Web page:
books so ~fall~ they’ll make you astral project into a pumpkin

As the ever astute athenastudying on tumblr (AKA Meike) has recently reminded me, summer is coming to an end and with it any hopes of finishing my ambitious summer reading list. Though I am looking forward to sweating marginally less in the Berlin subway system and finally being able to break out my expansive turtleneck collection without seeming– ah what’s the word– ridiculous, I will now have significantly less time to read than I did this summer. On the bright side, I feel that many books are better read in the seasons to which they apply. If I’m going to read about foggy mornings and crisp air, I’d prefer to not be reading it while I sweat from my literal butt. So in the spirit of the changing of the seasons (Two Door Cinema Club please don’t sue), wrap yourself in a cable knit blanket, snort a pumpkin spice latte, and enjoy some autumnal reads that really bob my apples.

1. The History Boys by Alan Bennett

I’d be pretty remiss to not put my biggest literary obsession of the past year at the top of the list. This play by the British author and playwright Alan Bennett is practically winking up at you from the pages. The play focuses on a group of boys at a grammar school in the 80s preparing to apply to Oxford and Cambridge. The play features a cast of wonderfully lively characters, who are somehow both exaggerated caricatures and real people just about to burst around the corner of your school hallway. Beyond that, it provides insightful commentary on what it means to be an educated person, and whether academia helps or hinders us in getting there. The school setting, especially with the looming potential of Oxbridge, makes this play a definite fall read. For anyone who would’ve liked Dead Poets Society with more schoolboy antics (cough, and better writing) I couldn’t recommend anything higher. Except maybe that you also watch the movie that was made with the original cast, featuring a pre Mamma Mia Dominic Cooper and a mid Harry Potter Richard Griffiths. It’s a rare situation where I’d say watch it then read it. Regardless it’ll have you drinking tea and wearing wool socks in no time.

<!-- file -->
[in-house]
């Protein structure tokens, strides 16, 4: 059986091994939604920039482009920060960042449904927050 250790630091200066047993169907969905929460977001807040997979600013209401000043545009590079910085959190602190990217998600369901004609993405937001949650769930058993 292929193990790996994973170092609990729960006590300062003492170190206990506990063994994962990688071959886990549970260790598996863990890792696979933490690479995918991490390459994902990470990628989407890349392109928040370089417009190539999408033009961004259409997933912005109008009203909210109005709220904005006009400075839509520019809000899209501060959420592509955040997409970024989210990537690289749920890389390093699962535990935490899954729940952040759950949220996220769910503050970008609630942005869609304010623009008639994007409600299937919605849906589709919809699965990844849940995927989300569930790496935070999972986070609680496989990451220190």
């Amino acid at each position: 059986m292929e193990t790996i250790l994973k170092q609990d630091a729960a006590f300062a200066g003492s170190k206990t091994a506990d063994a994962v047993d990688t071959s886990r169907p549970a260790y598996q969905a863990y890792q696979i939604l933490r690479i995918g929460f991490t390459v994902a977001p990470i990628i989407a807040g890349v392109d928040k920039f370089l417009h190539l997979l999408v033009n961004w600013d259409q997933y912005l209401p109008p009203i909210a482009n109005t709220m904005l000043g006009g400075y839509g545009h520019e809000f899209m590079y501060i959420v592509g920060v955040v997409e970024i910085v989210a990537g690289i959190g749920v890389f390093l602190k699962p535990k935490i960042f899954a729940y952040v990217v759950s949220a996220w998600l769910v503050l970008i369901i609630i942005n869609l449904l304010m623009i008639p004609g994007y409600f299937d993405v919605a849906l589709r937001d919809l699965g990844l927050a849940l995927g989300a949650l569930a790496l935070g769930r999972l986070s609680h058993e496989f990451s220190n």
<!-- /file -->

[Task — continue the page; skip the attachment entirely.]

link to the book link to the movie

    2. The Adventures of Sherlock Holmes by Sir Arthur Conan Doyle

At this point you may be wondering, does she just think anything that takes place in England is autumnal?, and look… facts, but I have good reasoning always. I’ve never been much of a horror fan in its written or cinematic form, in fact there is still a copy of the only Goosebumps I ever attempted to read sitting in my childhood closet where I threw it after it got too spooky for me. Despite my true crime obsession I’m not much of a detective novel girl either, but Sherlock Holmes has a certain undeniable charm. This charm may be largely due to the fact that Sir Arthur Conan Doyle grew to resent his most popular character, even going so far as to kill him off only to be forced to bring him back due to public backlash (you can’t escape him Arthur). Any character who can become so annoying that even their creator wants them dead deserves some respect on their name. The Adventures of Sherlock Holmes is my favorite of the Sherlock Holmes series and lends itself well to this, the spookiest of all seasons.